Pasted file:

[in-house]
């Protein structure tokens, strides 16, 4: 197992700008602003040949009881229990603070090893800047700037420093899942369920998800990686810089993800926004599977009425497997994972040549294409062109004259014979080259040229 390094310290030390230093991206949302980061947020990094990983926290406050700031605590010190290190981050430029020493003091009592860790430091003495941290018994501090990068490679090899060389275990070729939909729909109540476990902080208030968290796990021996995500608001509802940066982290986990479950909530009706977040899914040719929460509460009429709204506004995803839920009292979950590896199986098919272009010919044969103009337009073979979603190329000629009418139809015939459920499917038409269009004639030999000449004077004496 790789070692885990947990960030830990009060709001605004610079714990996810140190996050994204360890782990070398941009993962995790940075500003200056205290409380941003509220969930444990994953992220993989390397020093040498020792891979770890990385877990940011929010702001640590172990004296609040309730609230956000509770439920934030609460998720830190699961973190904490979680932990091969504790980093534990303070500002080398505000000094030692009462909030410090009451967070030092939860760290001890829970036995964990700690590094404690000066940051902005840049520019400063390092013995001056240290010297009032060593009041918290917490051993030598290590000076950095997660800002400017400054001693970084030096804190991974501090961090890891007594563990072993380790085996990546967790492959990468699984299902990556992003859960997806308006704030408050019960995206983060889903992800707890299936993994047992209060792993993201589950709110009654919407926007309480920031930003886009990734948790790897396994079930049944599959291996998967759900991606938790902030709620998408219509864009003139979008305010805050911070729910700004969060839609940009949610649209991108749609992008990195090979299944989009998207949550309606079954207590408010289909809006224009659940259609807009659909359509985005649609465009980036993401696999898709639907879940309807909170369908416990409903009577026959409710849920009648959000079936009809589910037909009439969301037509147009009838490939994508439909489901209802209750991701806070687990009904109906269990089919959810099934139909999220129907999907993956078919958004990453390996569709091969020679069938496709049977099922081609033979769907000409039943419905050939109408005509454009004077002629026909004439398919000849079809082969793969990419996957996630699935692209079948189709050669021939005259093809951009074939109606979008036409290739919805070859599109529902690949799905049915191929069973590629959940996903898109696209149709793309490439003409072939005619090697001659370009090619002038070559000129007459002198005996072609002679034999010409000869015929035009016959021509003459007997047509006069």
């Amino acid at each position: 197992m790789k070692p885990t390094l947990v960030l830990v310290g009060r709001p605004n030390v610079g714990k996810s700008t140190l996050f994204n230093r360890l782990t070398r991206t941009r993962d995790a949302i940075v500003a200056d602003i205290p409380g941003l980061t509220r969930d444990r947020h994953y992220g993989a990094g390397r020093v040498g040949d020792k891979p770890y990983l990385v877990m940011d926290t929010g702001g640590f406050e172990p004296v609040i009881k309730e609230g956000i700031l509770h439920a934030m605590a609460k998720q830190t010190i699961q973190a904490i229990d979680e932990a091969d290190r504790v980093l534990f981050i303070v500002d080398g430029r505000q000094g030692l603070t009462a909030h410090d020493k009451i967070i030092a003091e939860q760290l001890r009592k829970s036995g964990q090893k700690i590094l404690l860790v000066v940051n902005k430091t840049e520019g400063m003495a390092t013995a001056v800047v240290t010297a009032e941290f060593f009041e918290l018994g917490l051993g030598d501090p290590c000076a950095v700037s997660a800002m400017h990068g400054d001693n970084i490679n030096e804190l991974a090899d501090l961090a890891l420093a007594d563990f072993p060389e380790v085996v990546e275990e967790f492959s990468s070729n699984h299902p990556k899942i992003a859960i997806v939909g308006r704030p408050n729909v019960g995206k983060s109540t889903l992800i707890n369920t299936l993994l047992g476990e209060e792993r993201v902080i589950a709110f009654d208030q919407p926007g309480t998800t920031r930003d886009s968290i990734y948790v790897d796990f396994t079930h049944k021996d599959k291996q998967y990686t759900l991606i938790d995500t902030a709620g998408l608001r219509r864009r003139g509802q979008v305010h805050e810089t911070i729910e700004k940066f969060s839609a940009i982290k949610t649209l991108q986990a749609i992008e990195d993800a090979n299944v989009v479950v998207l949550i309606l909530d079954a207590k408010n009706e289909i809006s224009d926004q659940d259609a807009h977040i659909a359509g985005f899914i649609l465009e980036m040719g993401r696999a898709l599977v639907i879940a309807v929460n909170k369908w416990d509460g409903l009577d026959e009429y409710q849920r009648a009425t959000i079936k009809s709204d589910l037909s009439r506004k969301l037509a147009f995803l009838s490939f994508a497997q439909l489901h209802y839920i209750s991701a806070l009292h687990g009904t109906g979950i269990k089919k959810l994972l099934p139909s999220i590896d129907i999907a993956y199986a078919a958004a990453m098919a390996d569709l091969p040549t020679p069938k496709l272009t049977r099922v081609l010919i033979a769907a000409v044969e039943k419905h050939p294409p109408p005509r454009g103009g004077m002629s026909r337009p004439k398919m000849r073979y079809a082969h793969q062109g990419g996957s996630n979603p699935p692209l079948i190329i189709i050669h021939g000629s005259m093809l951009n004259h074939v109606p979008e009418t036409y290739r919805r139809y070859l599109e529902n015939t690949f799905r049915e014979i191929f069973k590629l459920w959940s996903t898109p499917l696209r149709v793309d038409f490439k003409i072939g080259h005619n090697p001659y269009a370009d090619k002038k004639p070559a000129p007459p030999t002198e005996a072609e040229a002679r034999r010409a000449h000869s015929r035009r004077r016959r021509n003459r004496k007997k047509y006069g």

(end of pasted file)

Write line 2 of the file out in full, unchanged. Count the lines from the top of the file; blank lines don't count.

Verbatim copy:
């Protein structure tokens, strides 16, 4: 197992700008602003040949009881229990603070090893800047700037420093899942369920998800990686810089993800926004599977009425497997994972040549294409062109004259014979080259040229 390094310290030390230093991206949302980061947020990094990983926290406050700031605590010190290190981050430029020493003091009592860790430091003495941290018994501090990068490679090899060389275990070729939909729909109540476990902080208030968290796990021996995500608001509802940066982290986990479950909530009706977040899914040719929460509460009429709204506004995803839920009292979950590896199986098919272009010919044969103009337009073979979603190329000629009418139809015939459920499917038409269009004639030999000449004077004496 790789070692885990947990960030830990009060709001605004610079714990996810140190996050994204360890782990070398941009993962995790940075500003200056205290409380941003509220969930444990994953992220993989390397020093040498020792891979770890990385877990940011929010702001640590172990004296609040309730609230956000509770439920934030609460998720830190699961973190904490979680932990091969504790980093534990303070500002080398505000000094030692009462909030410090009451967070030092939860760290001890829970036995964990700690590094404690000066940051902005840049520019400063390092013995001056240290010297009032060593009041918290917490051993030598290590000076950095997660800002400017400054001693970084030096804190991974501090961090890891007594563990072993380790085996990546967790492959990468699984299902990556992003859960997806308006704030408050019960995206983060889903992800707890299936993994047992209060792993993201589950709110009654919407926007309480920031930003886009990734948790790897396994079930049944599959291996998967759900991606938790902030709620998408219509864009003139979008305010805050911070729910700004969060839609940009949610649209991108749609992008990195090979299944989009998207949550309606079954207590408010289909809006224009659940259609807009659909359509985005649609465009980036993401696999898709639907879940309807909170369908416990409903009577026959409710849920009648959000079936009809589910037909009439969301037509147009009838490939994508439909489901209802209750991701806070687990009904109906269990089919959810099934139909999220129907999907993956078919958004990453390996569709091969020679069938496709049977099922081609033979769907000409039943419905050939109408005509454009004077002629026909004439398919000849079809082969793969990419996957996630699935692209079948189709050669021939005259093809951009074939109606979008036409290739919805070859599109529902690949799905049915191929069973590629959940996903898109696209149709793309490439003409072939005619090697001659370009090619002038070559000129007459002198005996072609002679034999010409000869015929035009016959021509003459007997047509006069």